Today I was interviewed by a High school student (from my local community) who is doing an assignment on copyright. He’s 17 and studying IT and writing a chapter in a book to be produced by his school on what the future will be like. He asked me a whole lot of really insightful and probing questions on what Labour thinks is the way forward on copyright, the government’s rewrite of Section 92A and whether I agreed with terminating people’s internet accounts if they infringe copyright too many times.
When I said no I didn’t, he asked whether that was Labour policy. And no it’s not. Yet. But I have to acknowledge that that’s what I think.
I thought I’d write a separate post to my previous post Riding the wave (not sinking) on copyright. Some ideas because of all the amazing responses I’ve had and the sheer number of people reading it and talking to me separately. And today’s experience with the student (he’ll no doubt read this post himself) tells me this is such an important issue. Because how we handle it will tell us how we will handle the future. And we’d better get it right.
Unfortunately, I’m lacking confidence that the National Government grasps this, indicated by its haste to simply rewrite Section 92A.
Many people are concerned that there is not a wider public discussion being driven by this government (instead I hear they’d like to get “get copyright off their plate ASAP”) and that the rewrite is going to result in a drawn out longwinded process that won’t address the real issues.
And then there’s that pesky issue of whether to terminate or not to terminate!
I’m coming to the conclusion (my own at this stage) that termination isn’t going to achieve much. Financial penalties are likely to have more impact.
I’m also concerned we haven’t heard anything about further resourcing the Copyright Tribunal. Once Section 92A is enacted its likely there’ll be hundreds, if not thousands of infringement notices launched on NZ via the US.
There were a lot of responses about education. While I acknowledge there are education measures being put in place (some already in place) around copyright, a brochure and a website doesn’t constitute education nor does it necessarily lead to attitude change. It’s much bigger than that. Think about wearing seatbelts, applying sunscreen. Things we pretty much do automatically now. But those behaviour changes didn’t happen overnight. It takes a big effort, and a mixture of information, carrot and stick. Yes, government has an important role in driving this and showing leadership.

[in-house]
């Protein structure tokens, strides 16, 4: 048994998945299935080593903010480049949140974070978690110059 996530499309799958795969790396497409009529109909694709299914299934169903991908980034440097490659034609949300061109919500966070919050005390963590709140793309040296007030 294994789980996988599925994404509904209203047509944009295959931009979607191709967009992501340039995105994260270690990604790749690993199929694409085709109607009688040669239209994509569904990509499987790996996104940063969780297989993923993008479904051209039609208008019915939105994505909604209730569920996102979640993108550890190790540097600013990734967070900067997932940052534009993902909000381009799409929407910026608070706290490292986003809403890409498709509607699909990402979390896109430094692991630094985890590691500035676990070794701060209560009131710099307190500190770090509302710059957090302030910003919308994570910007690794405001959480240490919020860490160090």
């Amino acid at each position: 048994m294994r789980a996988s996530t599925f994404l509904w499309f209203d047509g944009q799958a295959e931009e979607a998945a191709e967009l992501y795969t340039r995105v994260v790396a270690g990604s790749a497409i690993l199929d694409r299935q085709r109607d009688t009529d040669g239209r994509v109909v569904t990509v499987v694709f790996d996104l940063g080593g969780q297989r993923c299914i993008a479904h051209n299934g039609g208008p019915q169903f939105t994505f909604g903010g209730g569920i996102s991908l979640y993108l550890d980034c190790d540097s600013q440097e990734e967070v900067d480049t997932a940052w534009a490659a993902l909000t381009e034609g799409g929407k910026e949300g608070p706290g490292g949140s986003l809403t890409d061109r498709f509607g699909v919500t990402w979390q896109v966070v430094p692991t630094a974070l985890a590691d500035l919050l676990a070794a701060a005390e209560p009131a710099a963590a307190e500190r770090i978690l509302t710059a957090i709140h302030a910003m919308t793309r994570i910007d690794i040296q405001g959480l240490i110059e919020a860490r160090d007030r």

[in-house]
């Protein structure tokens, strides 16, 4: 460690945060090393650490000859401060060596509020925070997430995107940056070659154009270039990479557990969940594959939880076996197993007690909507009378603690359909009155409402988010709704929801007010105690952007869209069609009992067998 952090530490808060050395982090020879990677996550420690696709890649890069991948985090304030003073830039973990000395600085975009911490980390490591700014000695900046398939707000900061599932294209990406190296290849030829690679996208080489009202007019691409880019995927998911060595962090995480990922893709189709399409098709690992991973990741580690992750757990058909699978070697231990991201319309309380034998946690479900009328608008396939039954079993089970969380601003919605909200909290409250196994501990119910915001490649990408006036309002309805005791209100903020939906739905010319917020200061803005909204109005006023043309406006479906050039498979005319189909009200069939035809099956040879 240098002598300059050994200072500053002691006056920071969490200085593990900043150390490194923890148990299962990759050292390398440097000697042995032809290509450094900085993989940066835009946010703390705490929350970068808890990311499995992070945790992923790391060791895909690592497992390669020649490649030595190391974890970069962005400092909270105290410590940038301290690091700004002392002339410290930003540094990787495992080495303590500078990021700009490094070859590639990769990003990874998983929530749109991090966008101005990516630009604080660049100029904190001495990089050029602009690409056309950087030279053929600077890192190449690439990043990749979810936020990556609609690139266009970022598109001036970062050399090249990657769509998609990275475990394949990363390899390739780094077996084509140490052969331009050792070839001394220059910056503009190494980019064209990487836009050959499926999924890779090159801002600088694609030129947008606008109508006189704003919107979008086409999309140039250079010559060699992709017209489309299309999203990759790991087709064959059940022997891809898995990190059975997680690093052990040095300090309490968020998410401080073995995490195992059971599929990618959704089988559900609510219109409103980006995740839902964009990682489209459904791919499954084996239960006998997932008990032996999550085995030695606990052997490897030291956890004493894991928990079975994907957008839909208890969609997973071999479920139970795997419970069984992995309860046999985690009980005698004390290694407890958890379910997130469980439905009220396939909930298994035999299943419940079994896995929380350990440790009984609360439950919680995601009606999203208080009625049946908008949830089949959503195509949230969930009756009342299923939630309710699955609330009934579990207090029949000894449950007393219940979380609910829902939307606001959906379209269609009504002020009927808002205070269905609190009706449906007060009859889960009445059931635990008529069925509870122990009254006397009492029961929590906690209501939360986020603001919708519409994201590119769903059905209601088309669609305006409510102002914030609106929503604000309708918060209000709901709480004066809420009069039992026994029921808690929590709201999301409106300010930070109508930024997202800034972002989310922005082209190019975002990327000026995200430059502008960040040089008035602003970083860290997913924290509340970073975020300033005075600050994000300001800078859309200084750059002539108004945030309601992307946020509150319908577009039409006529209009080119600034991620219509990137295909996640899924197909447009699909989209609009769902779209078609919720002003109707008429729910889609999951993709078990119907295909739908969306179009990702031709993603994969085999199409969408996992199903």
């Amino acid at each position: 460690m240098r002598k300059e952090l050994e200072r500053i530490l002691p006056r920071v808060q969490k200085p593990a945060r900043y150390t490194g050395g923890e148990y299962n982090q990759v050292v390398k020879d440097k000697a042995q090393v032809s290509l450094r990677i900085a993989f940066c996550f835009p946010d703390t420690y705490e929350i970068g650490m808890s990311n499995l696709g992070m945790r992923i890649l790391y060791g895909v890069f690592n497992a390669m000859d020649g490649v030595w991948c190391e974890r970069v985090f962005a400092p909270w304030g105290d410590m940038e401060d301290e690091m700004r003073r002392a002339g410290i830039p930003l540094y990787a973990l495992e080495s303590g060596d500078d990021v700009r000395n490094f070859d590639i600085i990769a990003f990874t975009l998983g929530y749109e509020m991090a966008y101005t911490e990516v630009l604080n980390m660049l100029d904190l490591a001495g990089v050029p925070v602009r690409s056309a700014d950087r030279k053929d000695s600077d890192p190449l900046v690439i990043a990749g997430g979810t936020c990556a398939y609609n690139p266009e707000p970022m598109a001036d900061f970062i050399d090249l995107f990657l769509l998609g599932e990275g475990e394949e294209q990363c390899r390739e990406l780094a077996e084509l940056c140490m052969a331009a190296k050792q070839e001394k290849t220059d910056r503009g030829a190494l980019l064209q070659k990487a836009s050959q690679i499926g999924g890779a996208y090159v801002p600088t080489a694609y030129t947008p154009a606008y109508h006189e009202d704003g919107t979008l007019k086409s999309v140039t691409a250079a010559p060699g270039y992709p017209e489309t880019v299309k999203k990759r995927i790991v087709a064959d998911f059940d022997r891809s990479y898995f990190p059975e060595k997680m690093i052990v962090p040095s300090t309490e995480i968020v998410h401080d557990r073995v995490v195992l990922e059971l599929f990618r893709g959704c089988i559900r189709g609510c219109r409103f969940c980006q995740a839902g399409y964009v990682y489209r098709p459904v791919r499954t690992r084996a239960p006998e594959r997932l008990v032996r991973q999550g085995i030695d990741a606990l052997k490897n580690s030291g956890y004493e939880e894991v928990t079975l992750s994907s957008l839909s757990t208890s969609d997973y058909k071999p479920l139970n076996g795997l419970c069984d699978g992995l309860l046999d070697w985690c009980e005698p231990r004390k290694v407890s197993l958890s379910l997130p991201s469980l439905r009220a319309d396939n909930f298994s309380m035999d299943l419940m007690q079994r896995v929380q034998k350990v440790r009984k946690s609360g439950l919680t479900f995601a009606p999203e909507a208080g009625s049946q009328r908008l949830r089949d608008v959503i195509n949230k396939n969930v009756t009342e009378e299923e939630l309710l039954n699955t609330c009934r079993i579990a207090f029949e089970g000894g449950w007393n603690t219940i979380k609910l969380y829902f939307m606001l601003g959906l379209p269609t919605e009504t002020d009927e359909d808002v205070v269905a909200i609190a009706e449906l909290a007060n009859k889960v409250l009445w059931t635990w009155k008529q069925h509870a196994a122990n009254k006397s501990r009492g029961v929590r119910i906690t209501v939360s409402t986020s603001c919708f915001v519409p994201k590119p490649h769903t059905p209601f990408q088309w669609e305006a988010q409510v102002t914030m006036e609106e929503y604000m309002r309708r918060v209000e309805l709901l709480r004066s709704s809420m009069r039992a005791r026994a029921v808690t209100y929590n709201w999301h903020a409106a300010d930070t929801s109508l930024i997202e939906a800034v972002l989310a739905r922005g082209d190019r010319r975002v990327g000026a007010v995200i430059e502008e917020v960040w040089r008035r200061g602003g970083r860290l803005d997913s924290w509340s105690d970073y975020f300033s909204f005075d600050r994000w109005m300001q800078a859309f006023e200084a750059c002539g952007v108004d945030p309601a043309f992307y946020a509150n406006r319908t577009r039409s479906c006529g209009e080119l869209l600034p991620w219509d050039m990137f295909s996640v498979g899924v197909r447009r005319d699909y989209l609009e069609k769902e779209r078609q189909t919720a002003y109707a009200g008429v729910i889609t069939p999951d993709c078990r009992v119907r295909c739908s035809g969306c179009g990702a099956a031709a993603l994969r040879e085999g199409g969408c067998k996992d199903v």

It’s pretty clear that current education measures aren’t working.
There are various figures bandied around about what percentage of people engage in peer to peer sharing on the internet, but it’s pretty damn high whatever figure you settle on. So getting people’s attention and then to change their behaviours will take more than a message at the beginning of a DVD.
I’m getting some interesting, and mostly positive responses to the concept of a levy on internet connection. The issue is how much, and what does it apply to? And how would it be divvied up? All valid questions and need more work.
The importance of the principle of enabling access to information and material, rather than just a policy that contains, prevents and punishes. Alongside that goes an enforcement regime for the repeat and insistent offenders.
There’s a real tension in the online community driven by the people who believe pretty much wholesale in open source and creative commons, i.e. everything belongs to everyone. Hmmm, I think not. But I think we have to do some more thinking and talking about this. Because the internet has opened up everything. And that’s a great and wondrous thing.
The urgent need for new and innovative business models by the creative communities (and their representatives).
The commitment to NZ content first. Mostly positive responses.
And then (on a separate post) that issue of whether the internet is an essential service. I’m sensing a strong public discussion beginning to build around this and you’ll be hearing more.
I could go on. And I’ll continue to write about it. And you’ll have more to say. I’m hoping we’ll be seeing a proper open access conference on copyright happening in the not too distant future. It’s about time all the parties got together and really started thrashing out some of these issues.
In the meantime, we (Labour) are committed to a new policy development process that has your input. Because to me, that‘s the future.